• Taken different historical and cultural paths.
  • Native Americans, colonist eventually developed
    into these two independent countries.
  • Discuss the key role of physical geography in the
    emergence of the US and Canada.

12
History
  • 10,000 years ago nomads migrated across the
    Bering Strait land bridge from Asia to North
    America to populate
  • At the same time Central And South America was
    being populated as well.

13
Bering Strait Land Bridge
14
Native AmericanChiefs
15
Native Americans
  • Native Americans used irrigation to farm dry land
    in the deserts of the S.W.
  • Great Plains they hunted buffalo.
  • Wood land of the east Mississippi river traded
    sea shells and freshwater pearls.
  • North east they hunted deer, turkey, geese and
    squirrels.
  • North east usually were tight knit communities
    with developed systems of government and had
    trade mastered to an art.

16
European enslavement
  • When Europeans arrived as colonists in North
    America, Native Americans changed their practice
    of slavery dramatically. They found that British
    settlers, especially those in the southern
    colonies, purchased or captured Native Americans
    to use as forced labor in cultivating tobacco,
    rice, and indigo. Native Americans began selling
    war captives to whites rather than integrating
    them into their own societies. As the demand for
    labor in the West Indies grew with the
    cultivation of sugar cane, Europeans enslaved
    Native Americans for export to the "sugar
    islands." Accurate records of the numbers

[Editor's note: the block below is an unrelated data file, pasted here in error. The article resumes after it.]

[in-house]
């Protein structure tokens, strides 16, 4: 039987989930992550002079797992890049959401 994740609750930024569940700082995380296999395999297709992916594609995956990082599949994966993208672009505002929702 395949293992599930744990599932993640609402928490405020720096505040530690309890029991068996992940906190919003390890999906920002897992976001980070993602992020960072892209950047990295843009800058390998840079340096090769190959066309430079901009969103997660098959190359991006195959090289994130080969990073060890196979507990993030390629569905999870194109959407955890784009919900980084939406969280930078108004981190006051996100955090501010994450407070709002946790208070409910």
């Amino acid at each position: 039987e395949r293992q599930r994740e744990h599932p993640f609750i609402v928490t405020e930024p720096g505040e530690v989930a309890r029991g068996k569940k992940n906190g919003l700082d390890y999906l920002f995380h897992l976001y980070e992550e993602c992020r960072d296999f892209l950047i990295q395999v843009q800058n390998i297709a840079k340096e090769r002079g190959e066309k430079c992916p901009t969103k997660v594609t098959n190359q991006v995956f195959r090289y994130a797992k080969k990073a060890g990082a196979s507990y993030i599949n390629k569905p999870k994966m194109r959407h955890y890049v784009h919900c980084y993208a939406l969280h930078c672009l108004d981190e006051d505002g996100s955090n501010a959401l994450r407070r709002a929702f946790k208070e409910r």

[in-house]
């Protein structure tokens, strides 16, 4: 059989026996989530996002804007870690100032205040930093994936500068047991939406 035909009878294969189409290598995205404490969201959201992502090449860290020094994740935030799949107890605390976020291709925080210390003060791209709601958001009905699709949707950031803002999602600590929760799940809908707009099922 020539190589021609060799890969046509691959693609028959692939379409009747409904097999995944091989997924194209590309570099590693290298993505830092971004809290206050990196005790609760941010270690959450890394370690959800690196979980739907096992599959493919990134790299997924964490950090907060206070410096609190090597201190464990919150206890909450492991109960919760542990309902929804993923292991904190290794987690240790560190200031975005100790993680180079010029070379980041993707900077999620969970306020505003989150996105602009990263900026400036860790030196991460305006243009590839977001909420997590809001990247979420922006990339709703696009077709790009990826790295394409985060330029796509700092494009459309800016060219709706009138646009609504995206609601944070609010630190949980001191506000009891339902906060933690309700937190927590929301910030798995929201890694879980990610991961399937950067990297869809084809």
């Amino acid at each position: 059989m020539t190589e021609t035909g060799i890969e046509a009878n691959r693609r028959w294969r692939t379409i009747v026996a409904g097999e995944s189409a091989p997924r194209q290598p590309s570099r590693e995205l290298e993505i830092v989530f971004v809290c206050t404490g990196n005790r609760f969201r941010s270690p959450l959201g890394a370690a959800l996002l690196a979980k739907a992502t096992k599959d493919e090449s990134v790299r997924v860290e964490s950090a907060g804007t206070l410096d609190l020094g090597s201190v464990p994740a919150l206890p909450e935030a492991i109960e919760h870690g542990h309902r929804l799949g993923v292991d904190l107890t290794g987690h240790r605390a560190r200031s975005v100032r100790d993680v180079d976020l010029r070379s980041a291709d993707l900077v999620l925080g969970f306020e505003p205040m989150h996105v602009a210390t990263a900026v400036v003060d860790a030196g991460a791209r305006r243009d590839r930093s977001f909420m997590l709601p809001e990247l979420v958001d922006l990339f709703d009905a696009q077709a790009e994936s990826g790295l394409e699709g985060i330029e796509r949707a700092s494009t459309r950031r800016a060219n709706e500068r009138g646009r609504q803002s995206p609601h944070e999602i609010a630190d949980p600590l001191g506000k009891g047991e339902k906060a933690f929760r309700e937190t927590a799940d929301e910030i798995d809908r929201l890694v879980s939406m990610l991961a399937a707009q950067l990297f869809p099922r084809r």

enslaved do not exist. Scholars estimate tens of
    thousands of Native Americans may have been
    enslaved by the Europeans.
  • The slave trade of Native Americans lasted only
    until around 1730, and it gave rise to a series
    of devastating wars among the tribes. The Indian
    wars of the early 18th century, combined with the
    increasing importation of African slaves,
    effectively ended the Native American slave trade
    by 1750. Colonists found it too easy for Native
    American slaves to escape, and the wars took the
    lives of numerous colonial slave traders. The
    remaining Native American groups banned together
    to face the Europeans from a position of
    strength. Many surviving Native American peoples
    of the southeast joined confederacies such as the
    Choctaw, the Creek, and the Catawba for
    protection.
  • Native American women were at risk for rape
    whether they were enslaved or not, as in many
    southern communities, there were a
    disproportionate number of men in the early
    colonial years. Both Native American and African
    enslaved women suffered rape and sexual
    harassment by slaveholders.

17
Critical Thinking
  • How did the physical geography influence the
    cultures of the regions first settlers?
  • What was life like for the earliest nomadic
    settlers?